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Healthy vs. unhealthy ways to help your child in school

Caroline Duda is a Senior Marketing Coordinator for Varsity Tutors, a live learning platform that connects students with personalized experiences to accelerate academic achievement.

Nearly all parents fervently hope their students will succeed in school, from first grade to the first year of college. Additionally, most parents correctly believe that their involvement in their children's education can pay dividends. But if parental support is a powerful positive, and it certainly is, is there ever such a thing as too much? In a word, yes.

How and when you involve yourself in your student's academic life can lead to drastically different outcomes. Here are three situation-specific examples of healthy and unhealthy parent involvement for your consideration.

Homework assignments and projects

Healthy: Homework, regardless of grade and subject, is an opportunity for a parent to serve as a guide. Wise parents assist their students, and they provide emotional support consistently. They review answers, and they help their children clarify their understanding of concepts and procedures. They also allow their students to retain control of the experience.

Unhealthy: When a parent completes all or part of her child's homework, she robs her student of a learning opportunity. Unhealthy parent involvement may include providing an answer to a distressed, struggling child (with no supplementary explanation), or finishing a project to avoid a poor mark, even if you do so with your student’s best interests in mind.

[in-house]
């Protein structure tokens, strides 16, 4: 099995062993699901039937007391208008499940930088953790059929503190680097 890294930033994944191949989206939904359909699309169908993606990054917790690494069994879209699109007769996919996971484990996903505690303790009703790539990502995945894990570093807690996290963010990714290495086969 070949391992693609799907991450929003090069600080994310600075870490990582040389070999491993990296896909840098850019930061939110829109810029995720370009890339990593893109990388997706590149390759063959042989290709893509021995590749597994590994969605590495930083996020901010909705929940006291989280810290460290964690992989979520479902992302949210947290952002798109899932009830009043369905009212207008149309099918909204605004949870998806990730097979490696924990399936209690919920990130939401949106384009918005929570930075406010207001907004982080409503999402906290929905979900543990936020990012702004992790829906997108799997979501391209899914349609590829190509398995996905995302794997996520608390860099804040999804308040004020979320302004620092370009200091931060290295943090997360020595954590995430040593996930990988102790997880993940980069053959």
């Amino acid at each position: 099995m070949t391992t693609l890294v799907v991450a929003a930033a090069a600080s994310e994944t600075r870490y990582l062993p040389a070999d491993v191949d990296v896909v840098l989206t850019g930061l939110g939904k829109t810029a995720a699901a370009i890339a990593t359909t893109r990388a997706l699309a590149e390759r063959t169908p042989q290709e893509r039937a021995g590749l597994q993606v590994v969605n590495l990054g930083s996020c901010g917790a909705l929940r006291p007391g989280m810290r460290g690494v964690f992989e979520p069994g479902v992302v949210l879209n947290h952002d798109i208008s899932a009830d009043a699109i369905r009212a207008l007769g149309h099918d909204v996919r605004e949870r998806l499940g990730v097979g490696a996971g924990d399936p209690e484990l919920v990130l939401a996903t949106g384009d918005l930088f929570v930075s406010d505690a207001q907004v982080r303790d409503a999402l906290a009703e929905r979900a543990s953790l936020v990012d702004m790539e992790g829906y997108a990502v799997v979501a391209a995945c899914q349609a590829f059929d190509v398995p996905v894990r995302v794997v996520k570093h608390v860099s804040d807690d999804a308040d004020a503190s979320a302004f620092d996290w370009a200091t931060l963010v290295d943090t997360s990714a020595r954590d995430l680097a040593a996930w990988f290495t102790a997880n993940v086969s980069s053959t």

Classroom conflicts

Healthy: A standard classroom involves about two dozen (or more) personalities in close contact. Conflict, whether with a fellow child or the teacher, is unfortunately possible. If it occurs, calm parents seek all participants' perspectives, and they remember that no student, even their own, is without occasional fault. These parents advocate for their children, but not at the expense of reason.

Unhealthy: In this instance, unhealthy parent involvement involves extreme reactions. A parent may refuse to acknowledge her student's contribution to a situation, or she may blame others (such as an instructor) for her child's behavior. Meaningful education requires cooperation between parent, student and teacher, especially during unpleasant moments.

Motivation and pressure

Healthy: Certain children easily adapt to intrinsic motivation, while others benefit from a gentle nudge now and again. Parents may encourage their students to study for 30 minutes more or to practice their musical instruments even though they are tired. However, parents also take care to permit children to follow their academic and extracurricular interests.

Unhealthy: Students can often become overwhelmed as a result of unhealthy parent involvement. Children may feel pressured to participate in too many activities, or they may feel disheartened by unreasonably high expectations. While all students respond differently to external motivation, too much pressure can have an opposite, negative effect.

These three categories touch upon just a fraction of the scenarios that are influenced, for better or for worse, by healthy and unhealthy parent involvement. Like education, parenting is an ongoing process. As your child progresses through her schooling, keep this information in mind and adjust as necessary. It is never too late to alter your practices, whether that means eliminating an ineffective strategy or augmenting your parenting with other great ideas. Good luck now and in the future.

For more tips and strategies to help your student succeed in school, visit www.varsitytutors.com.

Photo credit: Clarissa Leahy/Cultura/Getty Images
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